Specifications and Features
This content was originally featured on Amdmb.com and has been converted to PC Perspective’s website. Some color changes and flaws may appear.This all aluminum case is one of the lightest cases on the market today weighing only 2.25kg. The case body is 1.0 mm in thickness while the removable front bezel is 1.2 mm in thickness. The case and power supply can support ATX and Pentium 4 motherboards. The case dimensions are 466d x 200w x 420h mm. Only the left side panel is removable, the top and right side panel are riveted to the frame, but more on this later.
There are four 5.25” drive bays and two 3.5″ drive bays with an additional 3.5″ bay hidden. The case comes equipped with two 80 mm case fans, one intake and one exhaust. The front bezel houses two USB ports, one IEEE 1394 port and Audio ports for the user’s convenience.
Below is a photo from Enermax that clearly labels and shows most of the items mentioned above; because of the glare emitted by the case we were limited in what we could get good photos of.
Please note the wiring harness that connects the front mounted ports to an expansion card bracket. A second harness connects to this from the outside of the case and plugs into the various ports on the ATX panel. This eliminates a lot of clutter with only one cable running through the bottom of the case and this is the first time I’ve seen a fully color coded ATX panel as well.
The 80 mm fans that this case is equipped with are unfortunately Sleeve Bearing fans and we immediately replaced them with two 50 CFM Adda ball bearing units I got from www.phamcomputer.com. You would think that the manufacturers of high end cases would install good fans!! Guess again, none of them do, all use inexpensive Sleeve Bearing fans. The quality of the fans is not a place they should be cutting corners.
OK, let’s get back to our Super Blue case. We removed the six thumbscrews from the front of the bezel to expose the frame. You’ve got to be careful here as the LED wiring is attached to the bezel. The power button and the reset button located near the LED wiring are made of aluminum, a nice quality touch.
The drive bay covers are attached to the frame of the case with screws and are not part of the bezel, at this point you should know which of the bays you intend on using. Remove the bay covers for those bays but hold on to the screws, you’ll need them. Below the bay covers is the one hidden 3.5” bay and the intake fan grill that’s just begging to be modified.
Here is where I ran into my first little problem, along with the case, there were drive rails similar to those that come with Enlight cases that attach to the drive and you then just slide it into the bay and it locks into position. Instead of supplying eight rails, Enermax supplies only four, remember the right side of the case is not removable.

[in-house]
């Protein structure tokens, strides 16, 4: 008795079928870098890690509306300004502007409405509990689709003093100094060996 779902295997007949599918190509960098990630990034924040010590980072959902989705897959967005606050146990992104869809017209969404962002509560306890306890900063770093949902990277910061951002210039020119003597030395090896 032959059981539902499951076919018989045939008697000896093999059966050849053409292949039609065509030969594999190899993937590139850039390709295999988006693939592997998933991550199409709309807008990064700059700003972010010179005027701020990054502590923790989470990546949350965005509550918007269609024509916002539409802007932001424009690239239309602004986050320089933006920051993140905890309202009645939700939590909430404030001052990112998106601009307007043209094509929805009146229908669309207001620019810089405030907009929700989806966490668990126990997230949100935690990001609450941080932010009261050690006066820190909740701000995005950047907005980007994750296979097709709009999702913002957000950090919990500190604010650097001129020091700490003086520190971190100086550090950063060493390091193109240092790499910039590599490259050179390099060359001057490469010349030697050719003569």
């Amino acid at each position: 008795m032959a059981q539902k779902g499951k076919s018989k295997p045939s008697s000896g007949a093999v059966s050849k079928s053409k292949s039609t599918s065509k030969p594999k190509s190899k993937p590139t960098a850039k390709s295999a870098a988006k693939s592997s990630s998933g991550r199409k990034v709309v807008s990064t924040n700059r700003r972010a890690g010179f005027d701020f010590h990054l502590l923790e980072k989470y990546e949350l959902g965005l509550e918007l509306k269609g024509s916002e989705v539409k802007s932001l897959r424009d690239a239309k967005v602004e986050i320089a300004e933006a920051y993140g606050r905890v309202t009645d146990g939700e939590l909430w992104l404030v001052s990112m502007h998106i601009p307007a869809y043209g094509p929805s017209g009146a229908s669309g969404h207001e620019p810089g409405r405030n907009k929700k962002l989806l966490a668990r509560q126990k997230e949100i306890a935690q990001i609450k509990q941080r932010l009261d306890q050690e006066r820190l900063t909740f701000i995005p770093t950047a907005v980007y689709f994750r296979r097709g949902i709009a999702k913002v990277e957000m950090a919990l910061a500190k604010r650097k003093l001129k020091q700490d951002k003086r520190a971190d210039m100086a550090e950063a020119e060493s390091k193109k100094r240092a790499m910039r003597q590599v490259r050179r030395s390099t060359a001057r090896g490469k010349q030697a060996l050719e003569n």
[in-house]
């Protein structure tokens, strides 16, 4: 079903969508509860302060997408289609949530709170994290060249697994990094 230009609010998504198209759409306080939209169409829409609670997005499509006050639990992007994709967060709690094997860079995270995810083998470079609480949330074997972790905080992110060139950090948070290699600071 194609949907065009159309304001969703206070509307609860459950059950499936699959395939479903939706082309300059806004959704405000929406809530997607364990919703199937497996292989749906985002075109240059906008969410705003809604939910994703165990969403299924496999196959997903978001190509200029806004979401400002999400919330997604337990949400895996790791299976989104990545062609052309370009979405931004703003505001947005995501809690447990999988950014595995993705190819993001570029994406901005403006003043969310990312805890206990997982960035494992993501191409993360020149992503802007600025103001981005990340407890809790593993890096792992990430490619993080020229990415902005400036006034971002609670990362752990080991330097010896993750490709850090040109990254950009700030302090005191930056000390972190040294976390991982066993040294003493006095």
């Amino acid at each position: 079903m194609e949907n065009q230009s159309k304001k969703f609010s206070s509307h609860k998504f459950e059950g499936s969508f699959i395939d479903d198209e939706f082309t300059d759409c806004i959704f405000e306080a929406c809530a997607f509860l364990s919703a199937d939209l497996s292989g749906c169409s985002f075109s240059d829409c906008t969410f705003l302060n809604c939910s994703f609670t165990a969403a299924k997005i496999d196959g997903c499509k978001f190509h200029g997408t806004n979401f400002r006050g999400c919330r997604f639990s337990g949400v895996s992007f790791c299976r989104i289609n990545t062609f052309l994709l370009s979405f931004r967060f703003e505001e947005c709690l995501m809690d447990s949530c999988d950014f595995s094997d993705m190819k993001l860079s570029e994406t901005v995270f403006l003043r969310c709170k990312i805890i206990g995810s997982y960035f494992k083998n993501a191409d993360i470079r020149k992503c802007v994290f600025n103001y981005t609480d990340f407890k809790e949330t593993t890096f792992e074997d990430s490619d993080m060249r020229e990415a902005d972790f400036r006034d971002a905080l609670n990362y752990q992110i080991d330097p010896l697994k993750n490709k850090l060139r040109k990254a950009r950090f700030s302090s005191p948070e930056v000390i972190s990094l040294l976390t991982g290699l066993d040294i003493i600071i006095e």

It seems, in their wisdom, Enermax decided that they could save some money with only one drive rail per bay and then have us use screws on the right hand side. Believe it or not it works quite well, remember the screws you saved from the removal of the bay covers, well now you use one of them per bay to screw the drive rail to the frame. Even though it works well, I don’t like it!!!! They would have been better off just using drive rails.
This photo shows the inside of the case, please excuse the glare, it’s almost impossible to avoid because of the shiny surface.
There are three things of interest to be noted here. The first is the support bar, it is held into place with one screw, and so removing it to install your motherboard is simple.
The second is the 3.5″ drive cage, this is removable as well and necessary to install any 3.5″ drives you may have including your hard drive. It’s attached to the frame by two screws and locks on to the 5.25″ cage by a couple of tabs similar to a great majority of cases on the market.
The third is the expansion slot bracket that includes the ATX IO plate. This is also removable (held in by screws on the back of the case). Some motherboards may require this item to be removed for installation. I went ahead and removed it anyway, it made installation of the motherboard that much simpler.
This photo is of Scot’s fully loaded computer. He does have a fixation with the color Blue though; check out the Blue Looming and the CPUFX Blue Ramsinks on the Video card and just about any other chip that gets warm. But, I do think his cabling needs work to take full advantage of the cooling characteristics of this beautiful case.